On March 9th my mother would contact her children. Heedless of time zones, exam schedules, work obligations or social engagements, her call on March 9th was a command performance. She had to speak directly to each child. When I moved to Fredericton, New Brunswick, to complete my undergraduate studies I blithely got caught up in my studies and forgot the date.
On that particular March 9th I came down from the stacks with a book on Etruscan pottery (Art History) to find a sign printed in large, capitalized black magic marker letters at the checkout: "CHRISTINA TARI: CALL YOUR MOTHER, IT IS AN EMERGENCY". After a quick panic, I focused on the date now stamped on the card inserted in the back pocket of the book: Date Borrowed: March 9th.
The emergency was always the same. "I am calling to check that you're alive. It's March the 9th, you know. It's a very unlucky day for us. In fact, remember that the whole month is unlucky. Be careful. Don't travel. Don’t drive anywhere. Stay inside."
Over time I came to understand the annual angst. My mother’s mother and her favourite sister, Nina, were killed in a Soviet air raid on March 9, 1944. Her account of this fact was always a cause for tears. One year she announced that she had now outlived the age reached by her mother. "I guess I am going to die soon," she moaned dramatically amid tears. Seasoned by at least eleven March 9ths, I couldn't condone this logic. "Your mother died when a building fell on her in an air raid," I pointed out, "that would not constitute a natural cause of death." Logic was unwelcome on March 9th.
As a baby boomer, born and raised in the peace of a first world country, I didn't have a lot of compassion for the trauma that this date so clearly caused my mother. Frankly, the annual hysteria was often an embarrassment. I couldn't help noticing that no one else's mother seemed to freak out to this degree on any particular date. At other times it was an inconvenience. Like the years when Easter fell in March and my Dad would take my sister and me to Washington to see the cherry blossoms and the three-dimensional copper-coloured Abe Lincoln sitting in his white Greek temple, high above all those steps. We'd have to call every night to reassure my Mom that we were still alive.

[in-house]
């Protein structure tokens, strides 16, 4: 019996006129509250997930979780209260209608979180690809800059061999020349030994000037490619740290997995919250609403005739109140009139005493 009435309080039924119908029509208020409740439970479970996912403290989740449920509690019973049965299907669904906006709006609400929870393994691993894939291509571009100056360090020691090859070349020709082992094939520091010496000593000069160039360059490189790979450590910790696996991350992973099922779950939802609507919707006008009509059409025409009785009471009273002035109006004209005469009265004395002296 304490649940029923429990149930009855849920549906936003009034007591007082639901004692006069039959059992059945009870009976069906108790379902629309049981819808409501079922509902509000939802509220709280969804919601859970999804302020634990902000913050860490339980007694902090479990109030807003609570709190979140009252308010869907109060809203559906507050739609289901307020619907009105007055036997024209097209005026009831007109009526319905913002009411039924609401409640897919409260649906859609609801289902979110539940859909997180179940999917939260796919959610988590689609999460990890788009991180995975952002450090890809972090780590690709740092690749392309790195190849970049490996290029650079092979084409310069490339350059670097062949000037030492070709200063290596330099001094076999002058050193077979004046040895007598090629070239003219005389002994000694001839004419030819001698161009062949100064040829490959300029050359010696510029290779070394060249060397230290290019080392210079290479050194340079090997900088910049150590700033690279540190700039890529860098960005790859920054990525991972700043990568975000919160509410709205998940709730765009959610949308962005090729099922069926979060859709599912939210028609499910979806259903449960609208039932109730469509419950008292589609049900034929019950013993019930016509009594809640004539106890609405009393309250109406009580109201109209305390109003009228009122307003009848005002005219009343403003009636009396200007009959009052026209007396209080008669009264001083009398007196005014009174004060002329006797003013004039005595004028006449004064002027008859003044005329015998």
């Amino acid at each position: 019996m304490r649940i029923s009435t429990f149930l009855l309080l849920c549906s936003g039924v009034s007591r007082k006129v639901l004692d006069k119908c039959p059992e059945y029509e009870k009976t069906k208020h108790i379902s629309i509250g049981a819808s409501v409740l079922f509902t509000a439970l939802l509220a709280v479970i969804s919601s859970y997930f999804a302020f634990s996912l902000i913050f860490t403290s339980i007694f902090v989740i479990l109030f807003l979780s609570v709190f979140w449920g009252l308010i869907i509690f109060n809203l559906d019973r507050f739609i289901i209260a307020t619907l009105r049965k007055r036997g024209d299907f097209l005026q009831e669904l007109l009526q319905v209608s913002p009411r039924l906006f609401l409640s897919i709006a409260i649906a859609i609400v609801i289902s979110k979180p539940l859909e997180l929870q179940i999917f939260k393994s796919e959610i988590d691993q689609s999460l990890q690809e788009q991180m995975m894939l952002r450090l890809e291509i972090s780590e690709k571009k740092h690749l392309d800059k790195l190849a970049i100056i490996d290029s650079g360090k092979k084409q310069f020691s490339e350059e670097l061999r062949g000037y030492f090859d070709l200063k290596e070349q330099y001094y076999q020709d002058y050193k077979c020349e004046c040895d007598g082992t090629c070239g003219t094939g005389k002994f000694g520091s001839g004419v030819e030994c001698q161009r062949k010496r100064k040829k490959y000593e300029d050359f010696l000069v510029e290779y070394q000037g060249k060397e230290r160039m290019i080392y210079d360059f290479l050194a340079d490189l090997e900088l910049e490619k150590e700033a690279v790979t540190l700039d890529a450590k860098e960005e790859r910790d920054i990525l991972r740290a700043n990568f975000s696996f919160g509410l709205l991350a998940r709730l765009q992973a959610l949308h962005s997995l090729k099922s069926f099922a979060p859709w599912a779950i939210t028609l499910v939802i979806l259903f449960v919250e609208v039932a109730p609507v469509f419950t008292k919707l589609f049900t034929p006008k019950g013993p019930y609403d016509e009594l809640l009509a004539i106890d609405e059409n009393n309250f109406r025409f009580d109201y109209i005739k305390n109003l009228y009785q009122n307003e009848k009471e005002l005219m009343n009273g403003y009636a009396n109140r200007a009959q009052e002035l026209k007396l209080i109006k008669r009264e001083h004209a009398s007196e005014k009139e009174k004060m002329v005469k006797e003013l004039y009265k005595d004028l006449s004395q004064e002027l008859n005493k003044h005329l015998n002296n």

In an effort to understand my mother, I asked my cousin to recollect what she could of my mother's family history. She observed that the war, and particularly the night of March 9, 1944 had fundamentally changed my mother. Apparently a naïve, happy-go- lucky, sheltered twenty-three year old, she had graduated, been engaged to marry, and had obtained a coveted posting at an electrical company— a promising career path. Then came the war and a wave of death. Her fiancé, now a soldier at the front, was killed first. Next, an air strike shortly before March 9th loosened the chandelier in my grandmother's dining room. Gravity directed the fixture downward to kill my mother's infant nephew, Nina’s son. The baby had been placed in a carrier on my grandmother's dining table while his mother was removing her coat. On March 9, 1944 my grandmother took Nina to the cinema— likely an attempt to distract a grieving young mother.
I wondered that my mother, the consummate videophile, had not gone with them. And mixed with a new understanding of the extent of the trauma that my mother had been forced to endure in such a short timeframe, and a bit of guilt at how callous I had been through the years in my reaction to her observance of March 9th, was a sudden appreciation for the vagaries of destiny: had my mother gone with her mother to the cinema on March 9, 1944, I would not be listening to my cousin’s story.
My mother had gone searching for her mother and sister on that March 9th. She'd ended up having to take shelter in the basement of a building when yet another air raid began. Remembering her manners, she'd taken off her shoes at the door, leaving them in the doorway. When she emerged, the shoes were gone. My cousin reported that she had eventually arrived at their country property, days later, barefoot, joining the family of her second eldest sister, my cousin's family, the only relatives that she could find. It was the 'theft' of her shoes that represented some turning point in my mother's mind, my cousin reported. Shoes were not easily accessible during the war and my mother's tiny foot size was very different from my aunt's. A pair of ill-fitting white summer shoes was scrounged up for her, the only pair that she would own for many months to come. For the rest of her life, my mother was incapable of throwing out shoes.